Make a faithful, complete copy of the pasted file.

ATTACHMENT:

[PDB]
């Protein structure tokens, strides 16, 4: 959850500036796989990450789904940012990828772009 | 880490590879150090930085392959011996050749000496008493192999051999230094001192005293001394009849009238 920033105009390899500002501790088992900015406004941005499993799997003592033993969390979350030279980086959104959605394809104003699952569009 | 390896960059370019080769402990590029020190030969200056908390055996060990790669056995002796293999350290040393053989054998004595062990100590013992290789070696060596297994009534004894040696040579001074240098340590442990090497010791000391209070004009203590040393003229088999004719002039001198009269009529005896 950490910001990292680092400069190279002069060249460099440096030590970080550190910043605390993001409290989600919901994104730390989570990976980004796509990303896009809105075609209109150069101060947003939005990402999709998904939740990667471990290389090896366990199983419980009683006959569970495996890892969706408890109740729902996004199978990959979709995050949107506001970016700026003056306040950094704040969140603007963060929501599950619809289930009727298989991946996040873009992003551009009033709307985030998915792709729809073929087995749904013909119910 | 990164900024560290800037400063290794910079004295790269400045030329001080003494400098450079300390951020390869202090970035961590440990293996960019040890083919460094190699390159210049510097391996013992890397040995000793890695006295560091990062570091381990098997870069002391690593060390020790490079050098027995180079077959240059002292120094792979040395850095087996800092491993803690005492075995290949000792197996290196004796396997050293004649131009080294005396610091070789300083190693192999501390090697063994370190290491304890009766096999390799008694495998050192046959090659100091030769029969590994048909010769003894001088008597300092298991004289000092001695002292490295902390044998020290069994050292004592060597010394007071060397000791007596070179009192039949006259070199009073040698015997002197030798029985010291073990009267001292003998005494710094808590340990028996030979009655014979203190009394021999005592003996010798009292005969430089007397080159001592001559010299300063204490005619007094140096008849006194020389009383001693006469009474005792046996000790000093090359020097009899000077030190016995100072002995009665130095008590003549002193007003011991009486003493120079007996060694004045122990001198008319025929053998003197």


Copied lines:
[PDB]
């Protein structure tokens, strides 16, 4: 959850500036796989990450789904940012990828772009 | 880490590879150090930085392959011996050749000496008493192999051999230094001192005293001394009849009238 920033105009390899500002501790088992900015406004941005499993799997003592033993969390979350030279980086959104959605394809104003699952569009 | 390896960059370019080769402990590029020190030969200056908390055996060990790669056995002796293999350290040393053989054998004595062990100590013992290789070696060596297994009534004894040696040579001074240098340590442990090497010791000391209070004009203590040393003229088999004719002039001198009269009529005896 950490910001990292680092400069190279002069060249460099440096030590970080550190910043605390993001409290989600919901994104730390989570990976980004796509990303896009809105075609209109150069101060947003939005990402999709998904939740990667471990290389090896366990199983419980009683006959569970495996890892969706408890109740729902996004199978990959979709995050949107506001970016700026003056306040950094704040969140603007963060929501599950619809289930009727298989991946996040873009992003551009009033709307985030998915792709729809073929087995749904013909119910 | 990164900024560290800037400063290794910079004295790269400045030329001080003494400098450079300390951020390869202090970035961590440990293996960019040890083919460094190699390159210049510097391996013992890397040995000793890695006295560091990062570091381990098997870069002391690593060390020790490079050098027995180079077959240059002292120094792979040395850095087996800092491993803690005492075995290949000792197996290196004796396997050293004649131009080294005396610091070789300083190693192999501390090697063994370190290491304890009766096999390799008694495998050192046959090659100091030769029969590994048909010769003894001088008597300092298991004289000092001695002292490295902390044998020290069994050292004592060597010394007071060397000791007596070179009192039949006259070199009073040698015997002197030798029985010291073990009267001292003998005494710094808590340990028996030979009655014979203190009394021999005592003996010798009292005969430089007397080159001592001559010299300063204490005619007094140096008849006194020389009383001693006469009474005792046996000790000093090359020097009899000077030190016995100072002995009665130095008590003549002193007003011991009486003493120079007996060694004045122990001198008319025929053998003197």